The activities of the Congress were completed with an interesting International Exhibition and a comprehensive programme of first level working visits

During the event, the World Foundry Organization held its management board meeting, attended by 13 executives from around the world, and also the General Assembly meeting, which was subject to one of the best attendances for many years, with 23 countries represented.

The relevance of this international event is also highlighted in the words of Mr. Myung Ho Kim, actual President of the WFO: “The industry has a pile of problems: energy, recruiting young people, competition from other technologies. We recognize these problems and are together working for a solution. The World Foundry Congress is a great opportunity for international networking and a source of knowledge for our Member Countries”.

IK4-AZTERLAN Metallurgical Research Center presented in the Congress some of its latest research progresses through several technical presentations within the official programme, in the fields of “Kinetics of nucleation of graphite in nodular cast iron”, “Development of ADI materials” and “Advanced feeding systems for cast components”. First of these works was recognized and awarded as the second Best Technical Paper of this Congress. The Center had also an active agenda with the World Foundry Organization, with which keeps cooperating in a strong relationship and involvement.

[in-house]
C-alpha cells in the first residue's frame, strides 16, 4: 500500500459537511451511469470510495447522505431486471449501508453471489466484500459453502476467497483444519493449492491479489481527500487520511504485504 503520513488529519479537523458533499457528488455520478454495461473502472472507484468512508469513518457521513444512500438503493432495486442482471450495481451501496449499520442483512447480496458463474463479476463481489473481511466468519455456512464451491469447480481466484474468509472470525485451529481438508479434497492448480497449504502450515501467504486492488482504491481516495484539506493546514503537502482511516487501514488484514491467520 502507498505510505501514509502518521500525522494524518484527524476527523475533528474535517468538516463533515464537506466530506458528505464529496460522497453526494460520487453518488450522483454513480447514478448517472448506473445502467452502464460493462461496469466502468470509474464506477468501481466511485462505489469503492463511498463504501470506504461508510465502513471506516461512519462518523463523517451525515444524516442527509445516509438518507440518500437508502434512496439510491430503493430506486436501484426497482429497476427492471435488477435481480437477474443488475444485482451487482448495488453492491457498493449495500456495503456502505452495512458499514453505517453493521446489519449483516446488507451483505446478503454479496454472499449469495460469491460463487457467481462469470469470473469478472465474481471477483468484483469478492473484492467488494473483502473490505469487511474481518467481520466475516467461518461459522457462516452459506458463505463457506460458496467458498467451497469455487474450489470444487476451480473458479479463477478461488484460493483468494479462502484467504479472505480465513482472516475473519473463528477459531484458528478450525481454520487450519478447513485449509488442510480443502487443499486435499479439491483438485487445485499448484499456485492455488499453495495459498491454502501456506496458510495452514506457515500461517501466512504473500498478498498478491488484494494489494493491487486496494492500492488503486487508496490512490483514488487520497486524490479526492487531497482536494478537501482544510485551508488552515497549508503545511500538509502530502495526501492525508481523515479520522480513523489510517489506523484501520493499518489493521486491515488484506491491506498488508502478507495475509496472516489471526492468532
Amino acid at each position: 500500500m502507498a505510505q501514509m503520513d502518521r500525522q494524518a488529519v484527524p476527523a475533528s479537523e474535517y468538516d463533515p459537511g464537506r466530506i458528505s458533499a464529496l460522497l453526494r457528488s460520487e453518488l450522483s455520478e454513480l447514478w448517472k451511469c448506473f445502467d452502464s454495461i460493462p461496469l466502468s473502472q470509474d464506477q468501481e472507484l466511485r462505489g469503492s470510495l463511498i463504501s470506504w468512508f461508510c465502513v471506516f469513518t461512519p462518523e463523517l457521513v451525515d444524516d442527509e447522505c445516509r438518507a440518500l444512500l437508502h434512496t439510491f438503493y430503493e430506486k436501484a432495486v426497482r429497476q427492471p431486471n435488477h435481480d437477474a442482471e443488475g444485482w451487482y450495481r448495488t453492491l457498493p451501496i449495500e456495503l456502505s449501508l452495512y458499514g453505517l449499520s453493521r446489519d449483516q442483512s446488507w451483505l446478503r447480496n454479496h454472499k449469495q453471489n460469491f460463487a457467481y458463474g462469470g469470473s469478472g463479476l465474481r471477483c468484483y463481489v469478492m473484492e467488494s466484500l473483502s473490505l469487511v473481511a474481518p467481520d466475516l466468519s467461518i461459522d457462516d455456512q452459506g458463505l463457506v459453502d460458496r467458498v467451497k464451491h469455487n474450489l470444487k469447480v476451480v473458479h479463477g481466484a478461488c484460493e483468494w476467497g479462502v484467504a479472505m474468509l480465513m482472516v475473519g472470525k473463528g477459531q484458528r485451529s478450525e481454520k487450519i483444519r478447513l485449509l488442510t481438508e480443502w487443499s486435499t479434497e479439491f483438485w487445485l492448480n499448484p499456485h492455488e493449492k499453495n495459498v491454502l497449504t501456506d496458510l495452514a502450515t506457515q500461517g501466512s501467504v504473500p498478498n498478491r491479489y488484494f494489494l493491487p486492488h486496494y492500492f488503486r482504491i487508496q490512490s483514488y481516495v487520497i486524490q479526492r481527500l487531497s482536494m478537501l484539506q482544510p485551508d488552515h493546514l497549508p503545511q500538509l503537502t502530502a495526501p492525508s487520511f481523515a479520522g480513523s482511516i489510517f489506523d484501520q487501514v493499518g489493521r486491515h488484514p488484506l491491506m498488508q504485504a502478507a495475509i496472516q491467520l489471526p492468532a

Some of the lecturers and technicians from IK4-AZTERLAN and the TABIRA Foundry Institute attending the Japanese Congress

This new edition of the World Foundry Congress of the WFO confirms itself as a worldwide technical reference for the foundry industry. In words of Mr. Shindo: “Manufacturing is the foundation of the economy and casting is the core of manufacturing. We need to be connected throughout the world to bring about success. The global casting industry contributes to a brighter world”.

The inspiration transmitted by the host country of this event, through examples like Monozukuri philosophy and its deep respect for the world surrounding manufacturing processes, remind us the necessity of working for a high innovative yet sustainable and responsible industry. And it allows us bringing back an often forgotten sensation of a Foundry industry which, as a craftsman, feels responsible and highly proud of its goods produced for the society.

No hay comentarios:

Publicar un comentario